METP Canada 2017!!! travel blog

Robert Thirsk High School

"The Space" where students hang out.

Walking down the hall.

One of my amazingly smart colleagues talking about his creative writing.

Teachers write quotes on their doors.

The grading scale at RTHS.

Saltlik Steakhouse

The absolute best meal I've had here. Melt in your mouth good!

Today was the day for our visit to Robert Thirsk High School where the senior METP group went last year. This high school is also under the new redesign and is actually the high school that Nelson Mandela High School. was based off of. Therefore, there are many similarities in the two; RTHS is just a little older. At RTHS though, there was a lot more talk about assessment of students and how marks (grades) are determined/reported. I’m going to be honest here, the grading completely confuses me even after intently trying to understand the logic behind it. My understanding, which may be completely off, is that students are given an assignment, but is he/she does not feel confident in their ability to complete the assignment, they can quite literally pick any other medium or form to turn in the work as long as the work meets the outcomes and competencies required. Therefore, let’s say I want to assign a research paper, but Susie Q wants to do a poster, and Billy Bob wants to do a movie. They can have that choice, meaning as a teacher, I will have three very different products to grade to see if the students met the competencies and outcomes asked of them. To me, this is completely hectic and not at all conducive for objective evaluation of a student’s performance because there is not enough comparison. While yes, it is true that each student is very different from the next, I believe that too much choice can be a hindrance.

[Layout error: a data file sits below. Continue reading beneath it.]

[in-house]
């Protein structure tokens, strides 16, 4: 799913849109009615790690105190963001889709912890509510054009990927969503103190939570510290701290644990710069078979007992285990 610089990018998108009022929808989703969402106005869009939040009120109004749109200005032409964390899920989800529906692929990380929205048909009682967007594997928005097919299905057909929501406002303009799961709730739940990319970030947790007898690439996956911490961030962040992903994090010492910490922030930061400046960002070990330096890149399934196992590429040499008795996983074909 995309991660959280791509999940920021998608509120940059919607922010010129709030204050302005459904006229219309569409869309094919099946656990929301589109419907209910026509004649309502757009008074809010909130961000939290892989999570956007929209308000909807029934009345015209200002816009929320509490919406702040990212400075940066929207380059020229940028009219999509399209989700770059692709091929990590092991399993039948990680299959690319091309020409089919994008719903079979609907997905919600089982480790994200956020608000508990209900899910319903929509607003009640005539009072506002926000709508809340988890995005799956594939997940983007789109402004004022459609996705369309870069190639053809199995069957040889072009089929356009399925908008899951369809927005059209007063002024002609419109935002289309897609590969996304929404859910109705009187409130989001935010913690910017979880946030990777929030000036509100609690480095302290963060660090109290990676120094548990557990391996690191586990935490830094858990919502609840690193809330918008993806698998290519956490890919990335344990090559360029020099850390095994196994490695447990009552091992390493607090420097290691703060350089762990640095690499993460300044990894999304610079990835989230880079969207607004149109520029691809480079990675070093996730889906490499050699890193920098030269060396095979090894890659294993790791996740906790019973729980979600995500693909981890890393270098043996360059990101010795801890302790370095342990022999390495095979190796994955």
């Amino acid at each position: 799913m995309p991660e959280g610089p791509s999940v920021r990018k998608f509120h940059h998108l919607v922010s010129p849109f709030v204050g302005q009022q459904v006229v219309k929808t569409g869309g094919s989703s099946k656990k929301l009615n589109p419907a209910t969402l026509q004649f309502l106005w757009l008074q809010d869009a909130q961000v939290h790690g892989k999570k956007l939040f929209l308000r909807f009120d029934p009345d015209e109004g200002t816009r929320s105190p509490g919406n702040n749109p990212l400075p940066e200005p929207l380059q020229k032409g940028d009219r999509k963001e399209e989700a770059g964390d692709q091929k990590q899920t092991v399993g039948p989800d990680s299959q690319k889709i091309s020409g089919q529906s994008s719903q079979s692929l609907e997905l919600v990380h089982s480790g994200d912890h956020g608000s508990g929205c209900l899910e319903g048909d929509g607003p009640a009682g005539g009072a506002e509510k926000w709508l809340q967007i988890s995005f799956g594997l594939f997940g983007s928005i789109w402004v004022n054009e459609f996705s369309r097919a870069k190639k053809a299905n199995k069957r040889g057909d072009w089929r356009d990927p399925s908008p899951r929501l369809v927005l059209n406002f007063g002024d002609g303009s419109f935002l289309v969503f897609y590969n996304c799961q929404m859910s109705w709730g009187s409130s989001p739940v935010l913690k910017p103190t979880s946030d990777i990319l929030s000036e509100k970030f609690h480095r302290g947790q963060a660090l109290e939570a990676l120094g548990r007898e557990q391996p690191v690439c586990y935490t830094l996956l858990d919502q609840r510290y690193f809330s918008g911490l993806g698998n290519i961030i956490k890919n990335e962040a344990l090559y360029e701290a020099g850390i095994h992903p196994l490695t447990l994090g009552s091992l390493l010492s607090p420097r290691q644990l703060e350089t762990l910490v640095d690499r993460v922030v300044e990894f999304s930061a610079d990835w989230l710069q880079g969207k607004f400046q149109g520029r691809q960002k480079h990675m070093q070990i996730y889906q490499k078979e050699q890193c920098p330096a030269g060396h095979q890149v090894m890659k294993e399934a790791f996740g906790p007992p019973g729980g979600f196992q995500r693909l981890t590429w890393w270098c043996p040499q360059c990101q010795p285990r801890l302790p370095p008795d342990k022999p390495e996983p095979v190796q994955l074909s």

Also, it was explained that, for instance, if a student takes quizzes and tests throughout the semester and does not do well on the assessments throughout the semester but does well on the final, formal assessments, that all the poor grades on each outcome are not counted. The logic behind this idea is that a students end of the year mark should be reflective of the progress that they have made in the course. My argument here is that if the end of the year grade is an average of the work done by a student, and they consistently do better throughout the year then their grade will be reflective of their progress. Therefore, why drop so many previous grades like those never happened? One of my colleagues said it best when he said, “A student should experience failure if they do not put forth the effort throughout the semester,” and I believe this is true as well. Again, like I said, the grading is completely chaotic to me and is something that I don’t think I could ever get on board with.

After a long day of trying to make sense of the school’s structure, a big group and myself went to this restaurant that many of us had been eyeing since we arrived in Calgary called Saltlik. We had been told that Calgary is “the Texas of Canada” and that we needed to have at least one steak dinner before we left the country, so tonight was the night. Let me tell you, BEST STEAK I HAVE EVER HAD, and I usually do not like steak all that much. I had a filet mignon with a shrimp skewer and lobster mashed potatoes, and everything just melted in my mouth. It was totally worth the painful bill in the end, trust me!

Tomorrow, we go back to the same high school, so I pray that I can try and make more sense about what exactly they are doing at that school.

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